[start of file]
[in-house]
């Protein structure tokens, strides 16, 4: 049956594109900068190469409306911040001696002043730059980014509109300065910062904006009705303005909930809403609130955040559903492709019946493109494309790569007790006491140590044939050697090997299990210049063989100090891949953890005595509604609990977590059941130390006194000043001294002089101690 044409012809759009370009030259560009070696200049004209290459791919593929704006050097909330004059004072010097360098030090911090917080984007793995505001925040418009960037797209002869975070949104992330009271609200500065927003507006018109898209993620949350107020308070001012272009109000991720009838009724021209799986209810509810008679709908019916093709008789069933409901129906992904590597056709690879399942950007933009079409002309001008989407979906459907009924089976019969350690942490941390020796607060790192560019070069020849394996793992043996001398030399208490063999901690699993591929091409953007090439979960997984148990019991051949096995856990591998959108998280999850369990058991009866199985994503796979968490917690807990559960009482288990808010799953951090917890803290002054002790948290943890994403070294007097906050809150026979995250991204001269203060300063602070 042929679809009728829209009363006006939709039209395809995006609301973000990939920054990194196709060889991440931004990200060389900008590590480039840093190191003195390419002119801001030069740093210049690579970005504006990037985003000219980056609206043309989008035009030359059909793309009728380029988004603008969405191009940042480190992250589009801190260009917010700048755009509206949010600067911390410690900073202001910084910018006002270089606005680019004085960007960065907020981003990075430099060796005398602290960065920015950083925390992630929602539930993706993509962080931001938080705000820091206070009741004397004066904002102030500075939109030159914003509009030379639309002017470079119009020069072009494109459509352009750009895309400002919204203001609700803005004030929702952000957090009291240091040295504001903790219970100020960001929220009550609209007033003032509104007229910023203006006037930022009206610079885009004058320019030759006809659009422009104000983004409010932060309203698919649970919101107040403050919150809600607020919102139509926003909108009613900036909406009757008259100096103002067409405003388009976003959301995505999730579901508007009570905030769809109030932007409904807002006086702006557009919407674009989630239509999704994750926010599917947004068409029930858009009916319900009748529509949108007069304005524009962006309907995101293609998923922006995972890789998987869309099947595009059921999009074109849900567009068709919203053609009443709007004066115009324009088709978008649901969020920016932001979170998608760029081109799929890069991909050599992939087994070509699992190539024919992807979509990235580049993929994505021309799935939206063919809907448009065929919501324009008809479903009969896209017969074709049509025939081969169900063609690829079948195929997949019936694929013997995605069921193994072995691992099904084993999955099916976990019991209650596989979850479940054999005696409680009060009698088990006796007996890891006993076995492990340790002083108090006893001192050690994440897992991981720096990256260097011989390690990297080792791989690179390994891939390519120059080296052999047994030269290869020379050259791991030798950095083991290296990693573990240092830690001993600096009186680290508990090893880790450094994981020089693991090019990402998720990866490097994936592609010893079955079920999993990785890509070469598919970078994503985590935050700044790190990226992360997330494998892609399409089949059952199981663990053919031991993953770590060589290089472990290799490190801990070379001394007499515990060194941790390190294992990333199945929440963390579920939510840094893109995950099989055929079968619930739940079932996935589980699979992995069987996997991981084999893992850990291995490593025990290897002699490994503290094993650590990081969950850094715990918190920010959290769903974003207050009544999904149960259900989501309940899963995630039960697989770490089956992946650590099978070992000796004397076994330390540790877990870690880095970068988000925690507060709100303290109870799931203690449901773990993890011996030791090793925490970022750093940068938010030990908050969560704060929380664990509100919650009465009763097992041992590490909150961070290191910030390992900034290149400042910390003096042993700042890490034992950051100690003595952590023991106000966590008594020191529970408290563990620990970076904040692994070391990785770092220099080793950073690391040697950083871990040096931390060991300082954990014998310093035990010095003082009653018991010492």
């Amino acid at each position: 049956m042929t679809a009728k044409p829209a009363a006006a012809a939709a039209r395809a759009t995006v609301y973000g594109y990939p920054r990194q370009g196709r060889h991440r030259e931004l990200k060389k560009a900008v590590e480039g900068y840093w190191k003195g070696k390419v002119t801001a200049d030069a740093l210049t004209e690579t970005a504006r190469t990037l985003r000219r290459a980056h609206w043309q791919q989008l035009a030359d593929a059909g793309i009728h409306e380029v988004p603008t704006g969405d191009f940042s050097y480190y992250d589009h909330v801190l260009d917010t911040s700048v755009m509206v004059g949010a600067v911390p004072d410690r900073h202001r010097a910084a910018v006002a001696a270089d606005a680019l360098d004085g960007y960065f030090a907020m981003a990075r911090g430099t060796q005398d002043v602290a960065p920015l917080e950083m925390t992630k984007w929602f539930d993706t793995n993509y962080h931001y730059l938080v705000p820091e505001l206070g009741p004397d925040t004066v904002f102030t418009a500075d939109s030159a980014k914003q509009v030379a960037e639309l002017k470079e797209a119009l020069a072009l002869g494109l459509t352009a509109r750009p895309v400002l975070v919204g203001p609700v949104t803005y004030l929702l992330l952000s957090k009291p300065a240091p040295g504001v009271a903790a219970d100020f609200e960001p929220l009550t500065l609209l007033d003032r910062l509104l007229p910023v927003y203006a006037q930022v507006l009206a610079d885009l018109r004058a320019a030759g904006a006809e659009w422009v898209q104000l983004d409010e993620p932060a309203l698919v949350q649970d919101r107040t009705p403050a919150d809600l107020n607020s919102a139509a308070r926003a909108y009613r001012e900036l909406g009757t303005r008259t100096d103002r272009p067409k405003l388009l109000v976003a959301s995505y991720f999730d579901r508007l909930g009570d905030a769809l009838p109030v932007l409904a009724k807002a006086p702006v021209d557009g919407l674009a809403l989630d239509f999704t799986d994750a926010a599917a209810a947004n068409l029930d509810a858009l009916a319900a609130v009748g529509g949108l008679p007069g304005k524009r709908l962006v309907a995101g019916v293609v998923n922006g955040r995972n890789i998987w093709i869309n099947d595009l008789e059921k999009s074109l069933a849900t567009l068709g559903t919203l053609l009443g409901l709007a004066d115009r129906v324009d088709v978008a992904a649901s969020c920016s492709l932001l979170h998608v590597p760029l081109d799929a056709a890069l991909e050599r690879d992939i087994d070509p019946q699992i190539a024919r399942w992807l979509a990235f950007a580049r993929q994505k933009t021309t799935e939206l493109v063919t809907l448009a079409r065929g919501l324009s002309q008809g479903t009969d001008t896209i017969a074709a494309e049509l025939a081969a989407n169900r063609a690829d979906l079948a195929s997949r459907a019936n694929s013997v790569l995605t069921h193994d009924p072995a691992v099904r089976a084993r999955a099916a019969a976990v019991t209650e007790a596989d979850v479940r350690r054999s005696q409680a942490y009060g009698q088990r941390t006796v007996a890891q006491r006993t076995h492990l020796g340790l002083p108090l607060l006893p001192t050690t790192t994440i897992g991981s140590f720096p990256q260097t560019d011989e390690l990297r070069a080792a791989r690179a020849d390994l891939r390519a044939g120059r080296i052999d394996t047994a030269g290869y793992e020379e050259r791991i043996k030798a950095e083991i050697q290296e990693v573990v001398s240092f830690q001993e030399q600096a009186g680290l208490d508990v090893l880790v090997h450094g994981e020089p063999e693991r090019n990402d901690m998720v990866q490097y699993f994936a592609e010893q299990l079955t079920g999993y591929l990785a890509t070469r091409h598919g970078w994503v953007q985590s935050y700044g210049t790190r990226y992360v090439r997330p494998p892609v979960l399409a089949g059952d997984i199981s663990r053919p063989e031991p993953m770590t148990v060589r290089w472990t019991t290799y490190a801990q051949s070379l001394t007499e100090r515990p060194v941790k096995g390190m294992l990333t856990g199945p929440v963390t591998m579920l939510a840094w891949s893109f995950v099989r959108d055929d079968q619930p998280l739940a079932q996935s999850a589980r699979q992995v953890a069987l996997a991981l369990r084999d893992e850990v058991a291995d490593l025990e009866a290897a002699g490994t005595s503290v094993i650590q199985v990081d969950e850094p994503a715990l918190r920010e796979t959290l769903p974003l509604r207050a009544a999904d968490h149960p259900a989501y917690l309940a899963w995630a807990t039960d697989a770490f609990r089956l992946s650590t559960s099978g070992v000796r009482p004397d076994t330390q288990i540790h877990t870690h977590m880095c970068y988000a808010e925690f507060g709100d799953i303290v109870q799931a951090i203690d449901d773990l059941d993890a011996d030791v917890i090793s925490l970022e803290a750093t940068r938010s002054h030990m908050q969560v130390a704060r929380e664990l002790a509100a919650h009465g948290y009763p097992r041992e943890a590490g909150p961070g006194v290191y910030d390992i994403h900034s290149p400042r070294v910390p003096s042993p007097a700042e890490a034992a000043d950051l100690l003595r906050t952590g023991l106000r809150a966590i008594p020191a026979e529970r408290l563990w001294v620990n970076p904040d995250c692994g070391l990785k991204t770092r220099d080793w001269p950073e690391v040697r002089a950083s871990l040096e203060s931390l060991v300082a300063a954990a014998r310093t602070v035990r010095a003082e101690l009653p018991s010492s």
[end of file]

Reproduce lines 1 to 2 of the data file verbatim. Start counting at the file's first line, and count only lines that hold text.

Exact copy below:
[in-house]
């Protein structure tokens, strides 16, 4: 049956594109900068190469409306911040001696002043730059980014509109300065910062904006009705303005909930809403609130955040559903492709019946493109494309790569007790006491140590044939050697090997299990210049063989100090891949953890005595509604609990977590059941130390006194000043001294002089101690 044409012809759009370009030259560009070696200049004209290459791919593929704006050097909330004059004072010097360098030090911090917080984007793995505001925040418009960037797209002869975070949104992330009271609200500065927003507006018109898209993620949350107020308070001012272009109000991720009838009724021209799986209810509810008679709908019916093709008789069933409901129906992904590597056709690879399942950007933009079409002309001008989407979906459907009924089976019969350690942490941390020796607060790192560019070069020849394996793992043996001398030399208490063999901690699993591929091409953007090439979960997984148990019991051949096995856990591998959108998280999850369990058991009866199985994503796979968490917690807990559960009482288990808010799953951090917890803290002054002790948290943890994403070294007097906050809150026979995250991204001269203060300063602070 042929679809009728829209009363006006939709039209395809995006609301973000990939920054990194196709060889991440931004990200060389900008590590480039840093190191003195390419002119801001030069740093210049690579970005504006990037985003000219980056609206043309989008035009030359059909793309009728380029988004603008969405191009940042480190992250589009801190260009917010700048755009509206949010600067911390410690900073202001910084910018006002270089606005680019004085960007960065907020981003990075430099060796005398602290960065920015950083925390992630929602539930993706993509962080931001938080705000820091206070009741004397004066904002102030500075939109030159914003509009030379639309002017470079119009020069072009494109459509352009750009895309400002919204203001609700803005004030929702952000957090009291240091040295504001903790219970100020960001929220009550609209007033003032509104007229910023203006006037930022009206610079885009004058320019030759006809659009422009104000983004409010932060309203698919649970919101107040403050919150809600607020919102139509926003909108009613900036909406009757008259100096103002067409405003388009976003959301995505999730579901508007009570905030769809109030932007409904807002006086702006557009919407674009989630239509999704994750926010599917947004068409029930858009009916319900009748529509949108007069304005524009962006309907995101293609998923922006995972890789998987869309099947595009059921999009074109849900567009068709919203053609009443709007004066115009324009088709978008649901969020920016932001979170998608760029081109799929890069991909050599992939087994070509699992190539024919992807979509990235580049993929994505021309799935939206063919809907448009065929919501324009008809479903009969896209017969074709049509025939081969169900063609690829079948195929997949019936694929013997995605069921193994072995691992099904084993999955099916976990019991209650596989979850479940054999005696409680009060009698088990006796007996890891006993076995492990340790002083108090006893001192050690994440897992991981720096990256260097011989390690990297080792791989690179390994891939390519120059080296052999047994030269290869020379050259791991030798950095083991290296990693573990240092830690001993600096009186680290508990090893880790450094994981020089693991090019990402998720990866490097994936592609010893079955079920999993990785890509070469598919970078994503985590935050700044790190990226992360997330494998892609399409089949059952199981663990053919031991993953770590060589290089472990290799490190801990070379001394007499515990060194941790390190294992990333199945929440963390579920939510840094893109995950099989055929079968619930739940079932996935589980699979992995069987996997991981084999893992850990291995490593025990290897002699490994503290094993650590990081969950850094715990918190920010959290769903974003207050009544999904149960259900989501309940899963995630039960697989770490089956992946650590099978070992000796004397076994330390540790877990870690880095970068988000925690507060709100303290109870799931203690449901773990993890011996030791090793925490970022750093940068938010030990908050969560704060929380664990509100919650009465009763097992041992590490909150961070290191910030390992900034290149400042910390003096042993700042890490034992950051100690003595952590023991106000966590008594020191529970408290563990620990970076904040692994070391990785770092220099080793950073690391040697950083871990040096931390060991300082954990014998310093035990010095003082009653018991010492």